The Government saw no parallels with the Sex Discrimination Bill. The problems of a two-tier work force were suddenly of paramount importance. The right not to be unfairly dismissed, so important in shops, was now an "outdated and outmoded restriction". That was what Lord Trefgarne said on 11 March. The Parliamentary Under-Secretary omitted to mention that one way to cope with a two-tier work force was to talk to and negotiate with it. He was not aware that there are already many two-tier work forces. Perhaps most importantly, he never mentioned that in almost all instances, after the Sex Discrimination Bill becomes law, there will be a two-tier work force. This will be because of the restrictions to which women are subjected, which will also cover young people. However, for the moment, as the Minister confirmed in his comments about section 114 of the Factories Act, yound people are still protected, and that will continue under the scope of the relevant sections of the Mines and Quarries Acts as well as the Factories Acts. In any case, when arguing about old clause 7, the then Parliamentary Secretary claimed that parallels with Sunday trading were not correct. Sunday working had never been a relevant prospect for women, whereas shift work had always been a prospect, with the possibility of a health and safety exemption. There is some truth in that, but it omits the fact that the work force had the chance of either protesting against prohibited work and/or bargaining for better conditions against an exemption order.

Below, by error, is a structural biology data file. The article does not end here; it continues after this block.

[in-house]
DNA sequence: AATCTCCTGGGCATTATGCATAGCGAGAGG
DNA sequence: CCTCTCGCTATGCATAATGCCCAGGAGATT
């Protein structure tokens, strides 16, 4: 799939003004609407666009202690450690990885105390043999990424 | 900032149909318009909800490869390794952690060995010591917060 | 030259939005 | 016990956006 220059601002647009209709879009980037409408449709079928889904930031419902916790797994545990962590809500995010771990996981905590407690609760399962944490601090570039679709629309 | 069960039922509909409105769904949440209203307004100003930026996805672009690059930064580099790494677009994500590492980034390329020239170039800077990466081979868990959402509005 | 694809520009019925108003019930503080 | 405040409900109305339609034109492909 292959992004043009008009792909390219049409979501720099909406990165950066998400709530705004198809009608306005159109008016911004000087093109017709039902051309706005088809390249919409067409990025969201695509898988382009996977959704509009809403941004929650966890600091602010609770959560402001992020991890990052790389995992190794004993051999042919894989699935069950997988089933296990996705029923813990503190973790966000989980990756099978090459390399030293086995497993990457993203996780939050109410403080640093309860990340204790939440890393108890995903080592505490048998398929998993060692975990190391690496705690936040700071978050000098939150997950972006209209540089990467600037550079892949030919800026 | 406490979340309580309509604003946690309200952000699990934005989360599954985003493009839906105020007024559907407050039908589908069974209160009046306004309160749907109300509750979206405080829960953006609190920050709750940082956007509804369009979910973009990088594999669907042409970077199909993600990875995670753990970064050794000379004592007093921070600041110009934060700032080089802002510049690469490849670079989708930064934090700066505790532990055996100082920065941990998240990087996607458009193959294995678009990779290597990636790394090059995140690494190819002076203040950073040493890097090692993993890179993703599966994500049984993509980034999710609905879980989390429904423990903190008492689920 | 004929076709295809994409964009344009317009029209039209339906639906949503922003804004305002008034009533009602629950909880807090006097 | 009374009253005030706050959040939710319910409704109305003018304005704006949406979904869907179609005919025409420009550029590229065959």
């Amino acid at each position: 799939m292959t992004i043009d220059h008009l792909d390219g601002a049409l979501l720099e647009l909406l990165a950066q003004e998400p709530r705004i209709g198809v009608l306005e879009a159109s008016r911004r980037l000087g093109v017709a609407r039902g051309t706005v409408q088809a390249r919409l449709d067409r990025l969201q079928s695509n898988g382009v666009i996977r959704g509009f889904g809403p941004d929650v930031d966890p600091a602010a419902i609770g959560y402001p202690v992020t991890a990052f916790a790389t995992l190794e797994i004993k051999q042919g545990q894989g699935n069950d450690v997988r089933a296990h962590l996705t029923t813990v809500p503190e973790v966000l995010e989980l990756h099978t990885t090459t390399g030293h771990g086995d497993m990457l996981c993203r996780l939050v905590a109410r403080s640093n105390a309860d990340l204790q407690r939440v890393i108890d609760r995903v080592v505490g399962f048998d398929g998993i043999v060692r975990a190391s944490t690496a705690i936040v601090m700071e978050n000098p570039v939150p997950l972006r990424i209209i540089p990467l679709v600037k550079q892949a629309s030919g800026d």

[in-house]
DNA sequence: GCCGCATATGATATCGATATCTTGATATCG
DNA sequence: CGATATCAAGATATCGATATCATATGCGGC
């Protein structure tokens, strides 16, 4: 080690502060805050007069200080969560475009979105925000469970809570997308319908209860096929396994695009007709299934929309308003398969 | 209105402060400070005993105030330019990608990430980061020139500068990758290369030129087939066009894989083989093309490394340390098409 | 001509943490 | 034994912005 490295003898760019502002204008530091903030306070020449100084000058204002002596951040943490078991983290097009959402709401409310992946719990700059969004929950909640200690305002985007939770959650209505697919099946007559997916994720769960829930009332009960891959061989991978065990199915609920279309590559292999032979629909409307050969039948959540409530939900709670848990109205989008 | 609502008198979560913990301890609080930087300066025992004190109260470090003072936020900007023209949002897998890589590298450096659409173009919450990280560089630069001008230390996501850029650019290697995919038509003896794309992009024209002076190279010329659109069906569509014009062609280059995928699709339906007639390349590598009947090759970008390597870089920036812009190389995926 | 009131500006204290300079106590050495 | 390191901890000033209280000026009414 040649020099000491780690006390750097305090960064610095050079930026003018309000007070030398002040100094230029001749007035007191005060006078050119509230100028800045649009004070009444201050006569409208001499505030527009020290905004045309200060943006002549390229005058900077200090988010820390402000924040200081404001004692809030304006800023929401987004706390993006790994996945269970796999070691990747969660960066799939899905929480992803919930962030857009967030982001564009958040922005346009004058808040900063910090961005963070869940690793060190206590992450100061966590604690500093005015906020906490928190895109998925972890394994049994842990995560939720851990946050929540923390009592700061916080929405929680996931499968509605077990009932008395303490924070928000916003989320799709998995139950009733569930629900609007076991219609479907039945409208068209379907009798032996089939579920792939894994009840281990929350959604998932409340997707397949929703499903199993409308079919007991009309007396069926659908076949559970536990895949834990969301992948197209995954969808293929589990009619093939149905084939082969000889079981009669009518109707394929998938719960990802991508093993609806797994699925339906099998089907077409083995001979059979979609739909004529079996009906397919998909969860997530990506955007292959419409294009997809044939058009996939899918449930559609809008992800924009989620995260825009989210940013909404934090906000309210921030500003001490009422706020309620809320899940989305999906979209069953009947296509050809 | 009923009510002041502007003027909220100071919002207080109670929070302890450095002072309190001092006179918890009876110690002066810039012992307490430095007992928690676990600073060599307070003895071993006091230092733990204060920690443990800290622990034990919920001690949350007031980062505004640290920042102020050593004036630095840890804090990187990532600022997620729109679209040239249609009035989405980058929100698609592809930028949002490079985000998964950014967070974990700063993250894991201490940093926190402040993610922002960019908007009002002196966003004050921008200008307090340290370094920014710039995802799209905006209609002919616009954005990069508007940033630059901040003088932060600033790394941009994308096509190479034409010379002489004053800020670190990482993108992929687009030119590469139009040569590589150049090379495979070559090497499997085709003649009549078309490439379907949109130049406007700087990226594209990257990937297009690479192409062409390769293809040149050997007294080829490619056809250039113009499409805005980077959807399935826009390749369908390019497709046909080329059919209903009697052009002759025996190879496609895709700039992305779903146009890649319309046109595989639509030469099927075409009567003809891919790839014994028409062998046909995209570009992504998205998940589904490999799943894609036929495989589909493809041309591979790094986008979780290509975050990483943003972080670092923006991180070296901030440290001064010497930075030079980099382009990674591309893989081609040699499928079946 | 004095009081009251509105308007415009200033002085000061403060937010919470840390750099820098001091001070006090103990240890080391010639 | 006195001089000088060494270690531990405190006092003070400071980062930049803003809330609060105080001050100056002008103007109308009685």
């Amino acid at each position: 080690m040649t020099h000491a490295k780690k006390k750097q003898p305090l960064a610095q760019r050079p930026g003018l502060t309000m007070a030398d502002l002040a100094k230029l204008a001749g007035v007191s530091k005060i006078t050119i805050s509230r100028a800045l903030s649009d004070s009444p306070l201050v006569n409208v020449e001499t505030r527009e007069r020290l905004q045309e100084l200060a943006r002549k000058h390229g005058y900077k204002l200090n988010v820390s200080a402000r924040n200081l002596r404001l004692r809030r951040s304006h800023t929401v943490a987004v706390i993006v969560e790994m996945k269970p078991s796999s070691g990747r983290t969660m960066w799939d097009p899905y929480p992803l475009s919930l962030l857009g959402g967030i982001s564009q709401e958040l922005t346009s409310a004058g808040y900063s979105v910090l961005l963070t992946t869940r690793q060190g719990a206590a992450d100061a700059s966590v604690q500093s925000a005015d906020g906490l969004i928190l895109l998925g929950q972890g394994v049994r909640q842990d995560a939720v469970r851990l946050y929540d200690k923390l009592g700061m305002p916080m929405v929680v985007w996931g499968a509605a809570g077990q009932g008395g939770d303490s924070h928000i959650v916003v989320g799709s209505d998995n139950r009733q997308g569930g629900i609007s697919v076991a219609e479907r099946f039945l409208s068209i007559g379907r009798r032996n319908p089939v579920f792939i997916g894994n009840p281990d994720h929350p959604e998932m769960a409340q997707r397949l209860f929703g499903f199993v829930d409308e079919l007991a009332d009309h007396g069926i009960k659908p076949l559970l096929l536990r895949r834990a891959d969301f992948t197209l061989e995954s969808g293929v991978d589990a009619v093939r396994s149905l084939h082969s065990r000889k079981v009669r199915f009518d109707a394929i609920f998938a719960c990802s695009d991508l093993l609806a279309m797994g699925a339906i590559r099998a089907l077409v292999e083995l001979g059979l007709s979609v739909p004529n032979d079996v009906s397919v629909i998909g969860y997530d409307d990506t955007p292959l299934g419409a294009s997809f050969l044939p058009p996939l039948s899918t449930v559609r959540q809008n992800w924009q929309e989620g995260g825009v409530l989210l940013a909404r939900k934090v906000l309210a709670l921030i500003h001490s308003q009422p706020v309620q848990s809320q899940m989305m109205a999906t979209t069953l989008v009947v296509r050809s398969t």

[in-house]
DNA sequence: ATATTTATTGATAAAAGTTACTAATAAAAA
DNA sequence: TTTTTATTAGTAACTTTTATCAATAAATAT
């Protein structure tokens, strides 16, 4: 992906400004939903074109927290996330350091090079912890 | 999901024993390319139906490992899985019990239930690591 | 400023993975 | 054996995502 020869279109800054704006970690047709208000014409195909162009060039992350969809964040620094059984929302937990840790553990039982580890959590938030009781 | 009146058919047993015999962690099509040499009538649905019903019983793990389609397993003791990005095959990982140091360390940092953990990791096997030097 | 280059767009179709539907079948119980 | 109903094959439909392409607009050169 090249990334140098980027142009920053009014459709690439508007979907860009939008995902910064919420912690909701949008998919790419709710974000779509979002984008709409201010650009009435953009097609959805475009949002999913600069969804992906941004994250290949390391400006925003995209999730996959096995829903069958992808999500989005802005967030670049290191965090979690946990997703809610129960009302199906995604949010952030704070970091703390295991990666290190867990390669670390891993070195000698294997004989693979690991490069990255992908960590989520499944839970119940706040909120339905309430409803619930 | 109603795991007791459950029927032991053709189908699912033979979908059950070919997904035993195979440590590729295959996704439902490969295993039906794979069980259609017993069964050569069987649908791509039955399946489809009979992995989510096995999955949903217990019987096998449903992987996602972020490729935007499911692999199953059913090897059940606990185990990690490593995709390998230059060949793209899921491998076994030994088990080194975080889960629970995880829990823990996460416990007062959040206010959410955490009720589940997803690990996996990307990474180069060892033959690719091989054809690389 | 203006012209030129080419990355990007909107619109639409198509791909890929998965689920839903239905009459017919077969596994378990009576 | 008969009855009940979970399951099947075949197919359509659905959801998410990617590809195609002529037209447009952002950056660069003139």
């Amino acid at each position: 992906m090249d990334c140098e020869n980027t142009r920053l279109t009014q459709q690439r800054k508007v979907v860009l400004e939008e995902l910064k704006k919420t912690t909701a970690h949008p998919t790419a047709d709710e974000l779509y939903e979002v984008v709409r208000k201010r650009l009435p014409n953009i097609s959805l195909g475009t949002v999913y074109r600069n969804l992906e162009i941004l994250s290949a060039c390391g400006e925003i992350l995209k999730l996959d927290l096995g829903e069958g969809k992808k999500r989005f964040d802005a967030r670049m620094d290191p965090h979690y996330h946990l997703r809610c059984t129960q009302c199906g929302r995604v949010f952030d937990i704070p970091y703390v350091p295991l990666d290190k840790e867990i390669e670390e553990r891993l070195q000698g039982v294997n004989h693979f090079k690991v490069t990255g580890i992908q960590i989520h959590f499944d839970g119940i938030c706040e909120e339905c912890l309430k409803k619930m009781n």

In 1984–85 the factory inspectorate granted more than 4,000 special exemption orders, covering 200,000 women, 80,000 of which were relevant to night work. An exemption order is hardly ever refused. This begs the question: why are we abolishing the process? When the Auld committee recommended in its report on Sunday trading the deregulation of shops, it also stated that this should occur within the framework of continued wages councils protection. As it said in paragraph 288: